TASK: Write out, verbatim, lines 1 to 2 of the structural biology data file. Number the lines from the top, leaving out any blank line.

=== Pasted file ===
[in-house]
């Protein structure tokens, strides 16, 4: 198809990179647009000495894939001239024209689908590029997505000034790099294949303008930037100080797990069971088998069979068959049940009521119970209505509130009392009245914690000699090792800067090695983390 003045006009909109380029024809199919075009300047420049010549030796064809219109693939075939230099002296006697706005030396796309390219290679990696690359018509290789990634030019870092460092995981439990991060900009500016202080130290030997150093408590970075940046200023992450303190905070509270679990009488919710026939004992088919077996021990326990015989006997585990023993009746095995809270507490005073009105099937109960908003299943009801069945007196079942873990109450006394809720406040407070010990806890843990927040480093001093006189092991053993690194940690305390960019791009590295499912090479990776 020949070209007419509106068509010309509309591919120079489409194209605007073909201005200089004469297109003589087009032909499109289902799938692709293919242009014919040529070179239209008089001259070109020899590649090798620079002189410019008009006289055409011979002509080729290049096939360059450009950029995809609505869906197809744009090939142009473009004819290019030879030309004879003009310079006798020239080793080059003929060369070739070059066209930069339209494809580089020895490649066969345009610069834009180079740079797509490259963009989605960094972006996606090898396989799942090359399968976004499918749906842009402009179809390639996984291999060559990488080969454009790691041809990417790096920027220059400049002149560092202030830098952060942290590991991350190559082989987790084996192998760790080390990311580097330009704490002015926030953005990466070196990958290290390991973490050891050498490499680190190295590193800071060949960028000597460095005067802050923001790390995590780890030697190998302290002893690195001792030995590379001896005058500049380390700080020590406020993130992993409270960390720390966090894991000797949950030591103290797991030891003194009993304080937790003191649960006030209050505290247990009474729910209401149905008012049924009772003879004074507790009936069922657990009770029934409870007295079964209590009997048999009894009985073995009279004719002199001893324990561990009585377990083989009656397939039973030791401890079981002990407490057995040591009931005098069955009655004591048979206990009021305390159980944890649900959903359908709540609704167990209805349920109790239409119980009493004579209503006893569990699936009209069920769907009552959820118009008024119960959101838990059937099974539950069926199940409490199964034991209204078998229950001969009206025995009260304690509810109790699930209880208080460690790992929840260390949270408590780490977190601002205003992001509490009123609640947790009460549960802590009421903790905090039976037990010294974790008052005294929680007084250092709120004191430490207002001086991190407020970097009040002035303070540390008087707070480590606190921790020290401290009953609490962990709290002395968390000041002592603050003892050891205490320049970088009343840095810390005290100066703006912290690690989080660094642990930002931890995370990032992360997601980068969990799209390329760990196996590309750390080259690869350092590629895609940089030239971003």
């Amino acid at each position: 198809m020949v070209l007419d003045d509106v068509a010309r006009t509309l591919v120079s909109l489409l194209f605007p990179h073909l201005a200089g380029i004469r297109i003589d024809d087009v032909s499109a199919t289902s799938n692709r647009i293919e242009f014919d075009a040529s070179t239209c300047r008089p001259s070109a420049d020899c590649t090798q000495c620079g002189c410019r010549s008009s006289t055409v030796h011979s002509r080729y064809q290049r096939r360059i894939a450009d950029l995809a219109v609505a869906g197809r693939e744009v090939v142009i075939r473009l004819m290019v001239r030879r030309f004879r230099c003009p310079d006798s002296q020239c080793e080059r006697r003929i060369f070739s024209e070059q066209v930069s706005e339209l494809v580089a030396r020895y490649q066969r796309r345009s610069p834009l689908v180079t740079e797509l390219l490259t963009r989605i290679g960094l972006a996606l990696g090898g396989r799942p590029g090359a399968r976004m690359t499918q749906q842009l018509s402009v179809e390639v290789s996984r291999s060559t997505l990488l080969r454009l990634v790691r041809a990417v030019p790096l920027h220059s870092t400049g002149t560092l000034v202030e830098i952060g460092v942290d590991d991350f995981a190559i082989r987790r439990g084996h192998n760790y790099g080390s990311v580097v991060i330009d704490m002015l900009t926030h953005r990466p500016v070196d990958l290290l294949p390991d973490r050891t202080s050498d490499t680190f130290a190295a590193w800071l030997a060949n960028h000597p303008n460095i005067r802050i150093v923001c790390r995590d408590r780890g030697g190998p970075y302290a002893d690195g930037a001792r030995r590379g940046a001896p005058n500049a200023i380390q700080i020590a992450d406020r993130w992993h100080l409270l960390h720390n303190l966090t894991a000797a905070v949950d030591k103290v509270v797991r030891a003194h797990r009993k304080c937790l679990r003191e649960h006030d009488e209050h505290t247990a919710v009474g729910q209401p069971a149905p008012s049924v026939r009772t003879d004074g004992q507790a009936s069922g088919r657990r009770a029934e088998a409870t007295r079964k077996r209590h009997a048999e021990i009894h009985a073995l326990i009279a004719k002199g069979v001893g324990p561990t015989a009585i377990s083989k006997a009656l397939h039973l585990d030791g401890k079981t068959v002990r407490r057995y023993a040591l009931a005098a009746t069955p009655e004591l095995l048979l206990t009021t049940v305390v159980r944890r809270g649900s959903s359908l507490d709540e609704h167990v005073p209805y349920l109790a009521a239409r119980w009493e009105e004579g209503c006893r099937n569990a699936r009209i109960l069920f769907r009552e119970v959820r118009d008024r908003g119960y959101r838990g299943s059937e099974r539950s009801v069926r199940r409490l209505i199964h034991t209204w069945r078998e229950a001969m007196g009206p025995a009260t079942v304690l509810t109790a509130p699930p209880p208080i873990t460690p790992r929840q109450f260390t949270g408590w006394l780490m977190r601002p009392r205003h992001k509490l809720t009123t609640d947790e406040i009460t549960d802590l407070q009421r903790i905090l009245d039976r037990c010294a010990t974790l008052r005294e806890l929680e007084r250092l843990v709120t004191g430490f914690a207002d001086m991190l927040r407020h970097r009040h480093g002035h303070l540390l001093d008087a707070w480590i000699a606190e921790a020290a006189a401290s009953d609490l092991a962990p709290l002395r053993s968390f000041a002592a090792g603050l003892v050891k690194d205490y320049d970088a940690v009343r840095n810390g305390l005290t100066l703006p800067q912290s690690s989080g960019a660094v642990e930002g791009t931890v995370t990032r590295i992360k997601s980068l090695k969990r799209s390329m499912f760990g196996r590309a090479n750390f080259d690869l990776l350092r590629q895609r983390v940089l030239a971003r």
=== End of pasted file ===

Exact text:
[in-house]
């Protein structure tokens, strides 16, 4: 198809990179647009000495894939001239024209689908590029997505000034790099294949303008930037100080797990069971088998069979068959049940009521119970209505509130009392009245914690000699090792800067090695983390 003045006009909109380029024809199919075009300047420049010549030796064809219109693939075939230099002296006697706005030396796309390219290679990696690359018509290789990634030019870092460092995981439990991060900009500016202080130290030997150093408590970075940046200023992450303190905070509270679990009488919710026939004992088919077996021990326990015989006997585990023993009746095995809270507490005073009105099937109960908003299943009801069945007196079942873990109450006394809720406040407070010990806890843990927040480093001093006189092991053993690194940690305390960019791009590295499912090479990776 020949070209007419509106068509010309509309591919120079489409194209605007073909201005200089004469297109003589087009032909499109289902799938692709293919242009014919040529070179239209008089001259070109020899590649090798620079002189410019008009006289055409011979002509080729290049096939360059450009950029995809609505869906197809744009090939142009473009004819290019030879030309004879003009310079006798020239080793080059003929060369070739070059066209930069339209494809580089020895490649066969345009610069834009180079740079797509490259963009989605960094972006996606090898396989799942090359399968976004499918749906842009402009179809390639996984291999060559990488080969454009790691041809990417790096920027220059400049002149560092202030830098952060942290590991991350190559082989987790084996192998760790080390990311580097330009704490002015926030953005990466070196990958290290390991973490050891050498490499680190190295590193800071060949960028000597460095005067802050923001790390995590780890030697190998302290002893690195001792030995590379001896005058500049380390700080020590406020993130992993409270960390720390966090894991000797949950030591103290797991030891003194009993304080937790003191649960006030209050505290247990009474729910209401149905008012049924009772003879004074507790009936069922657990009770029934409870007295079964209590009997048999009894009985073995009279004719002199001893324990561990009585377990083989009656397939039973030791401890079981002990407490057995040591009931005098069955009655004591048979206990009021305390159980944890649900959903359908709540609704167990209805349920109790239409119980009493004579209503006893569990699936009209069920769907009552959820118009008024119960959101838990059937099974539950069926199940409490199964034991209204078998229950001969009206025995009260304690509810109790699930209880208080460690790992929840260390949270408590780490977190601002205003992001509490009123609640947790009460549960802590009421903790905090039976037990010294974790008052005294929680007084250092709120004191430490207002001086991190407020970097009040002035303070540390008087707070480590606190921790020290401290009953609490962990709290002395968390000041002592603050003892050891205490320049970088009343840095810390005290100066703006912290690690989080660094642990930002931890995370990032992360997601980068969990799209390329760990196996590309750390080259690869350092590629895609940089030239971003």